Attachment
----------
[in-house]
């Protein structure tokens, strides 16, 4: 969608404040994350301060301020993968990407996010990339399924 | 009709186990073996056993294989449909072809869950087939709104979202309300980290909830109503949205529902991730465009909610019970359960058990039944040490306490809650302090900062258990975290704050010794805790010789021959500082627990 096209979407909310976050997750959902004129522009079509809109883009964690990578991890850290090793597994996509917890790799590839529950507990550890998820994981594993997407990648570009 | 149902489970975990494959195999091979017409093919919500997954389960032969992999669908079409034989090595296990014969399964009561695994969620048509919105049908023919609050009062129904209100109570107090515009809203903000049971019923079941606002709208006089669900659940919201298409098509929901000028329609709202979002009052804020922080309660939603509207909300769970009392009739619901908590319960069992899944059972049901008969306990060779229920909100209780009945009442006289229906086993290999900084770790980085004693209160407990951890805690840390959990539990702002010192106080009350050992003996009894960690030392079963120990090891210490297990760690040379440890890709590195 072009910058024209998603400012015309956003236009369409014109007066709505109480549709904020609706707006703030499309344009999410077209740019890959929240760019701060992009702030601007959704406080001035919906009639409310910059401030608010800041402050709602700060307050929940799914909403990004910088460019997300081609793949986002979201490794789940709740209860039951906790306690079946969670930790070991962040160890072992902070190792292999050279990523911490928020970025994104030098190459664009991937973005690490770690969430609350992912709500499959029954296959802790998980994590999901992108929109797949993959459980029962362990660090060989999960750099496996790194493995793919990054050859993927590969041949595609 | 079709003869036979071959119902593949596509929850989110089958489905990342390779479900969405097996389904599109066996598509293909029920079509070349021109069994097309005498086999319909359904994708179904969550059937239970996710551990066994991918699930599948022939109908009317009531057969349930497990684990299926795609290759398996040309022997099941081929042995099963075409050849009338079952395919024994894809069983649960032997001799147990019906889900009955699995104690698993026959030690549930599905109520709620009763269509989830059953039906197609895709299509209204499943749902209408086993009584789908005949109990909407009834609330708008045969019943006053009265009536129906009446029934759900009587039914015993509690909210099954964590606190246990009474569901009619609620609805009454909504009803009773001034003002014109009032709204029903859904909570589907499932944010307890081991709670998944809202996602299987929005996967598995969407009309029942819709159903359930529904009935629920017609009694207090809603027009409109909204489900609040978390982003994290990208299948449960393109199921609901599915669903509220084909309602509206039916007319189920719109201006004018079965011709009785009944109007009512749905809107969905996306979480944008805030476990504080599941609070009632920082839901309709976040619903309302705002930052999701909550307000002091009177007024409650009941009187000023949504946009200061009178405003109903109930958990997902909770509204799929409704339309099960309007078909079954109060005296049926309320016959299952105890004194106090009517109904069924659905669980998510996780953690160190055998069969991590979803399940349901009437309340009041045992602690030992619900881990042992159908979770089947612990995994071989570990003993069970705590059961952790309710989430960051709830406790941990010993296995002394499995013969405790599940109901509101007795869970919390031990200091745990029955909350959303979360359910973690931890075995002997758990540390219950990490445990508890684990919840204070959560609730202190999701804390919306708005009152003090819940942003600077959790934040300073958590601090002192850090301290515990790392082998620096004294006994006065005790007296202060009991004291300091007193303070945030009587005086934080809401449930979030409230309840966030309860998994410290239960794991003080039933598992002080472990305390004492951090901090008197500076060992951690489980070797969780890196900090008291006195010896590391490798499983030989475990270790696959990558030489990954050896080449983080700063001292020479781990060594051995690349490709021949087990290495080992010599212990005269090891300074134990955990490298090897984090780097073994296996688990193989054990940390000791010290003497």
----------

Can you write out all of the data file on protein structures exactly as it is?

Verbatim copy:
[in-house]
């Protein structure tokens, strides 16, 4: 969608404040994350301060301020993968990407996010990339399924 | 009709186990073996056993294989449909072809869950087939709104979202309300980290909830109503949205529902991730465009909610019970359960058990039944040490306490809650302090900062258990975290704050010794805790010789021959500082627990 096209979407909310976050997750959902004129522009079509809109883009964690990578991890850290090793597994996509917890790799590839529950507990550890998820994981594993997407990648570009 | 149902489970975990494959195999091979017409093919919500997954389960032969992999669908079409034989090595296990014969399964009561695994969620048509919105049908023919609050009062129904209100109570107090515009809203903000049971019923079941606002709208006089669900659940919201298409098509929901000028329609709202979002009052804020922080309660939603509207909300769970009392009739619901908590319960069992899944059972049901008969306990060779229920909100209780009945009442006289229906086993290999900084770790980085004693209160407990951890805690840390959990539990702002010192106080009350050992003996009894960690030392079963120990090891210490297990760690040379440890890709590195 072009910058024209998603400012015309956003236009369409014109007066709505109480549709904020609706707006703030499309344009999410077209740019890959929240760019701060992009702030601007959704406080001035919906009639409310910059401030608010800041402050709602700060307050929940799914909403990004910088460019997300081609793949986002979201490794789940709740209860039951906790306690079946969670930790070991962040160890072992902070190792292999050279990523911490928020970025994104030098190459664009991937973005690490770690969430609350992912709500499959029954296959802790998980994590999901992108929109797949993959459980029962362990660090060989999960750099496996790194493995793919990054050859993927590969041949595609 | 079709003869036979071959119902593949596509929850989110089958489905990342390779479900969405097996389904599109066996598509293909029920079509070349021109069994097309005498086999319909359904994708179904969550059937239970996710551990066994991918699930599948022939109908009317009531057969349930497990684990299926795609290759398996040309022997099941081929042995099963075409050849009338079952395919024994894809069983649960032997001799147990019906889900009955699995104690698993026959030690549930599905109520709620009763269509989830059953039906197609895709299509209204499943749902209408086993009584789908005949109990909407009834609330708008045969019943006053009265009536129906009446029934759900009587039914015993509690909210099954964590606190246990009474569901009619609620609805009454909504009803009773001034003002014109009032709204029903859904909570589907499932944010307890081991709670998944809202996602299987929005996967598995969407009309029942819709159903359930529904009935629920017609009694207090809603027009409109909204489900609040978390982003994290990208299948449960393109199921609901599915669903509220084909309602509206039916007319189920719109201006004018079965011709009785009944109007009512749905809107969905996306979480944008805030476990504080599941609070009632920082839901309709976040619903309302705002930052999701909550307000002091009177007024409650009941009187000023949504946009200061009178405003109903109930958990997902909770509204799929409704339309099960309007078909079954109060005296049926309320016959299952105890004194106090009517109904069924659905669980998510996780953690160190055998069969991590979803399940349901009437309340009041045992602690030992619900881990042992159908979770089947612990995994071989570990003993069970705590059961952790309710989430960051709830406790941990010993296995002394499995013969405790599940109901509101007795869970919390031990200091745990029955909350959303979360359910973690931890075995002997758990540390219950990490445990508890684990919840204070959560609730202190999701804390919306708005009152003090819940942003600077959790934040300073958590601090002192850090301290515990790392082998620096004294006994006065005790007296202060009991004291300091007193303070945030009587005086934080809401449930979030409230309840966030309860998994410290239960794991003080039933598992002080472990305390004492951090901090008197500076060992951690489980070797969780890196900090008291006195010896590391490798499983030989475990270790696959990558030489990954050896080449983080700063001292020479781990060594051995690349490709021949087990290495080992010599212990005269090891300074134990955990490298090897984090780097073994296996688990193989054990940390000791010290003497």